Tiger Woods has announced via his website that he has undergone yet another back surgery in his latest injury setback, which will set him back about a further six months.
The 14-time major champion withdrew from the Omega Dubai Desert Classic in February with back spasms, and it was widely speculated that despite insistance from his team his injuries were far more serious than they were letting on.
It has now transpired Woods has undergone his fourth successful back surgery to alleviate ongoing pain in both his back and leg, and he seems optimistic that he can still return to competitive action.
"The surgery went well, and I'm optimistic this will relieve my back spasms and pain," Woods said.
"When healed, I look forward to getting back to a normal life, playing with my kids, competing in professional golf and living without the pain I have been battling so long."
His three previous surgeries were said to have caused his lower back disc to be severely narrowed, making him far more prone to sciatica and severe back and leg pain. Consequently, the statement on his website said that despite rehabilitation, limiting activity and medication, there were no permanent solutions and as a result Woods opted to have the surgery.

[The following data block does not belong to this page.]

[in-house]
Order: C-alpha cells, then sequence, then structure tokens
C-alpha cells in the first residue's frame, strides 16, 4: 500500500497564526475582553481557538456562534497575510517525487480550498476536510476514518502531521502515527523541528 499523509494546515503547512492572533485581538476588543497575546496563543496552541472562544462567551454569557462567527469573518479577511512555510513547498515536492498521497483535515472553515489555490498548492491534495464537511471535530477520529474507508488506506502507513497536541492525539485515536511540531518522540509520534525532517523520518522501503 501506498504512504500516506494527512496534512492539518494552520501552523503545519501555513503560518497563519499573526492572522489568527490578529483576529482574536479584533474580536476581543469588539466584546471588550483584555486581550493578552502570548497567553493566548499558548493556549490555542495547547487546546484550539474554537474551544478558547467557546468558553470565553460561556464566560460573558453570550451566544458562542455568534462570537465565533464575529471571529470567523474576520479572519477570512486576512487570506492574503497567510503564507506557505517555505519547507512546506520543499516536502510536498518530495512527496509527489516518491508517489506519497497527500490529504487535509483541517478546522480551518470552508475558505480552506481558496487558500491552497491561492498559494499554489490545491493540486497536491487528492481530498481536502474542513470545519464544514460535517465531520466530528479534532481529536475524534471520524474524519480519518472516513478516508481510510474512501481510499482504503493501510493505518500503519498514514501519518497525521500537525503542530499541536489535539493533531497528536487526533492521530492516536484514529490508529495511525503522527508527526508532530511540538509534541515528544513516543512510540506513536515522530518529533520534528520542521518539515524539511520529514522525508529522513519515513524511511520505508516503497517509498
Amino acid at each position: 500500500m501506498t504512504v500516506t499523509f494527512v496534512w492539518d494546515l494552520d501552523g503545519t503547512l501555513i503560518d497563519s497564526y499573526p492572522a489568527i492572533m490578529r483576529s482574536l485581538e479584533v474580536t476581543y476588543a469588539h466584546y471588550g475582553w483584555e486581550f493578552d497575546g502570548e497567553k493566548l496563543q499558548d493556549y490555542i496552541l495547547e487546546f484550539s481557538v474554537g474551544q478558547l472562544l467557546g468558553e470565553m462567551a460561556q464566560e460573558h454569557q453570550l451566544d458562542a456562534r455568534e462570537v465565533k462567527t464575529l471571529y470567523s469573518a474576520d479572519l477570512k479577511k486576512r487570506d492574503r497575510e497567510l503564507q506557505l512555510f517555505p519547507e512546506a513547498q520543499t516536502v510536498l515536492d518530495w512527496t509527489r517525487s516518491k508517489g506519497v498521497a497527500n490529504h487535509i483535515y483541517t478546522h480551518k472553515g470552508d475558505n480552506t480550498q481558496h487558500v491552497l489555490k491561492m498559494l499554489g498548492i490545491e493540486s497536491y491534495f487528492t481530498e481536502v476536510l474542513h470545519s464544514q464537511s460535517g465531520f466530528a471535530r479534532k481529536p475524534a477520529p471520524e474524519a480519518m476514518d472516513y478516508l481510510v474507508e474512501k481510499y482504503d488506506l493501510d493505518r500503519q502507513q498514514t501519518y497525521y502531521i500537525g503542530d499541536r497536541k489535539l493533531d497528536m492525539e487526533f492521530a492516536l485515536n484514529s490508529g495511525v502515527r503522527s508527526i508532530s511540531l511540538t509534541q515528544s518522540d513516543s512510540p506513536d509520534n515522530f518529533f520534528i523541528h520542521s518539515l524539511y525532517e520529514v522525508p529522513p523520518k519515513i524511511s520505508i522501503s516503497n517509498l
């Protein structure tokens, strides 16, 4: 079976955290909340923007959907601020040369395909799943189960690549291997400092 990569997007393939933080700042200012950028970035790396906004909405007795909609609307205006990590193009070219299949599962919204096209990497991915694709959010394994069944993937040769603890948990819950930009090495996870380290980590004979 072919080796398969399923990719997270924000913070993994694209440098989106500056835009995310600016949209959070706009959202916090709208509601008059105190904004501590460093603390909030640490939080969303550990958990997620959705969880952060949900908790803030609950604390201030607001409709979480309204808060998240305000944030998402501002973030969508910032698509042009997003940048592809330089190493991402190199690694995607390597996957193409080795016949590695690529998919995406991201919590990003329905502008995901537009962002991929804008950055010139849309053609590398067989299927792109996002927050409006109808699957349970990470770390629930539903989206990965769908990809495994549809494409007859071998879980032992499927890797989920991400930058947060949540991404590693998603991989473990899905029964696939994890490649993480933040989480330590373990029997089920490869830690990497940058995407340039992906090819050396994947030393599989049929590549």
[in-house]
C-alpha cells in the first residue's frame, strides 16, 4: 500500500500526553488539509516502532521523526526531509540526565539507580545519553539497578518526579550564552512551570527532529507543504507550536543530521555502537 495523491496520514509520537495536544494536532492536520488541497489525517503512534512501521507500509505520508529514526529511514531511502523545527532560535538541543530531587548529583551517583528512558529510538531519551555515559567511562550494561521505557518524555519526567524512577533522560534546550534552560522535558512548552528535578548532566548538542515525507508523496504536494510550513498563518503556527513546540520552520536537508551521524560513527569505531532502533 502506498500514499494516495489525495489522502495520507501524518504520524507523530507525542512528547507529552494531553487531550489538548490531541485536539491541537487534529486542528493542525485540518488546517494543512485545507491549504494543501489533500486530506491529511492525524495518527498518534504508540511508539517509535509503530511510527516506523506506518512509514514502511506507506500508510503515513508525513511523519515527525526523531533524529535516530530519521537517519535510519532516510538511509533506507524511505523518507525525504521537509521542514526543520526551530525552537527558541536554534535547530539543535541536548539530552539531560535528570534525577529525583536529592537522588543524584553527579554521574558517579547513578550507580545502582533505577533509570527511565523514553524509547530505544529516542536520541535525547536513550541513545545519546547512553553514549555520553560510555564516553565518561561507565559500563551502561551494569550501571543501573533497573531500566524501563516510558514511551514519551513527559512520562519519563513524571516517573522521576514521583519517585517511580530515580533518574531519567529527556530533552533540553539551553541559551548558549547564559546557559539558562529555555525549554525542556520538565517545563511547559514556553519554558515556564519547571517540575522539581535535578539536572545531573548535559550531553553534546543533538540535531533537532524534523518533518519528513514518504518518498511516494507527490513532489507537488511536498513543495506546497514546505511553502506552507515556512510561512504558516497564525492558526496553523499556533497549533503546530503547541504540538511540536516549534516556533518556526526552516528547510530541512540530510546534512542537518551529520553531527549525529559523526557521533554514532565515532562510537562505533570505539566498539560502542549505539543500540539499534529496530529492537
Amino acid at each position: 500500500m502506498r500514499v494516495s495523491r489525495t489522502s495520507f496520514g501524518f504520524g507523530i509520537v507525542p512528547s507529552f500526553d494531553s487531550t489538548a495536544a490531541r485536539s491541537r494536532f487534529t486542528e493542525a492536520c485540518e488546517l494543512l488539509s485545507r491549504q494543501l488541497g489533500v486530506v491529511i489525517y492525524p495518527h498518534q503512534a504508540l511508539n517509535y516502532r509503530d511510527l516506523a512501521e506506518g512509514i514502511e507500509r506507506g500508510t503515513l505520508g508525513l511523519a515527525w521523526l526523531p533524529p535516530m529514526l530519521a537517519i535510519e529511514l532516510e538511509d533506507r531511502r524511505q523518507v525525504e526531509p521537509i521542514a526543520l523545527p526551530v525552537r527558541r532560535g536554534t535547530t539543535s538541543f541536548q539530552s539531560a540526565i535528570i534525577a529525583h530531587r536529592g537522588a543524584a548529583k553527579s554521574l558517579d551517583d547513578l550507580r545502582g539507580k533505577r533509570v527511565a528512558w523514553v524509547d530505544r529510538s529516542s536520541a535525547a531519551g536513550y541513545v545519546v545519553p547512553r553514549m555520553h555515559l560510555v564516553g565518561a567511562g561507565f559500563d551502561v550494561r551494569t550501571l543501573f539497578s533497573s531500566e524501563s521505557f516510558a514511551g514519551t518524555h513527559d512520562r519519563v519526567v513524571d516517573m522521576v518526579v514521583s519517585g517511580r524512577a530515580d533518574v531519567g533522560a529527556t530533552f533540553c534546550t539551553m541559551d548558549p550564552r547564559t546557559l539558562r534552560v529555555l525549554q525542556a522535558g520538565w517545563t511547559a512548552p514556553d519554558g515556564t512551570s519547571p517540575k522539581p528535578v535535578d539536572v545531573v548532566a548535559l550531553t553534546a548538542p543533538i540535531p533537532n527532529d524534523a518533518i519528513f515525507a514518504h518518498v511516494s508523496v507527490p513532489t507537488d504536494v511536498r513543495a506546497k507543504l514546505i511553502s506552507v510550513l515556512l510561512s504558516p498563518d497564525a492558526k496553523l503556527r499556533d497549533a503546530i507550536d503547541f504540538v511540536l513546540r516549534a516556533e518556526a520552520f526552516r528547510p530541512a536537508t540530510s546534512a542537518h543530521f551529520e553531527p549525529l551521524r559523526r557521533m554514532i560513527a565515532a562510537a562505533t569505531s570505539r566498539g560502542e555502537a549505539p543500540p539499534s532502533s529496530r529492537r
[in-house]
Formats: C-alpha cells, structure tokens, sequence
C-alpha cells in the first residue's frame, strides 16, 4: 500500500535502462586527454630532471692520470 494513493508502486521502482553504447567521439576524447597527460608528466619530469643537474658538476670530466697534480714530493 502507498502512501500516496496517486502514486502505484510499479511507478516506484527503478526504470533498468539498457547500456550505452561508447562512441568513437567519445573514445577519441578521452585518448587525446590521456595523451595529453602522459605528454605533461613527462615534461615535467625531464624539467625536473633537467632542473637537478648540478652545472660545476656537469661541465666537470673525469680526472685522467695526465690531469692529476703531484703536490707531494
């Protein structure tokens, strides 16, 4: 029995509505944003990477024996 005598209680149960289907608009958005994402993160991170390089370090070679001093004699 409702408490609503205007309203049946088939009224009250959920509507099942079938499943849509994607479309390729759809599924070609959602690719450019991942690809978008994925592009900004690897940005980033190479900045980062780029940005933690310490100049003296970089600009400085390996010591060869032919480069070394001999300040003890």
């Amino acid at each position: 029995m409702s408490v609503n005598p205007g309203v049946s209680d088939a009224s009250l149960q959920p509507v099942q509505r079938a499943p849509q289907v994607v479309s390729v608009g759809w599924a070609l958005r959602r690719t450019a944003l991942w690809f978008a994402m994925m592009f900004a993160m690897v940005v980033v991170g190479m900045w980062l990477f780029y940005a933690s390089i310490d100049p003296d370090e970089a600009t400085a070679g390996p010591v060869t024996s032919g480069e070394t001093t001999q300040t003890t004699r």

The statement said: "The procedure was a minimally invasive Anterior Lumbar Interbody Fusion (MIS ALIF) at L5/S1. The surgery entailed removing the damaged disc and re-elevating the collapsed disc space to normal levels. This allows the one vertebrae to heal to the other. The goal is to relieve the pressure on the nerve and to give the nerve the best chance of healing"
"Woods will now rest for several weeks, then begin therapy and treatment. While each procedure and case is unique, patients typically return to full activity in about six months."
The operation was performed by Dr. Richard Guyer of the Center for Disc Replacement at the Texas Back Institute, who said his rehabilitation will be focused on getting him back to playing golf.
"After he recovers from surgery, he will gradually begin his rehabilitation until he is completely healed," Guyer said. "Once that's accomplished, his workouts will be geared to allowing him to return to competitive golf.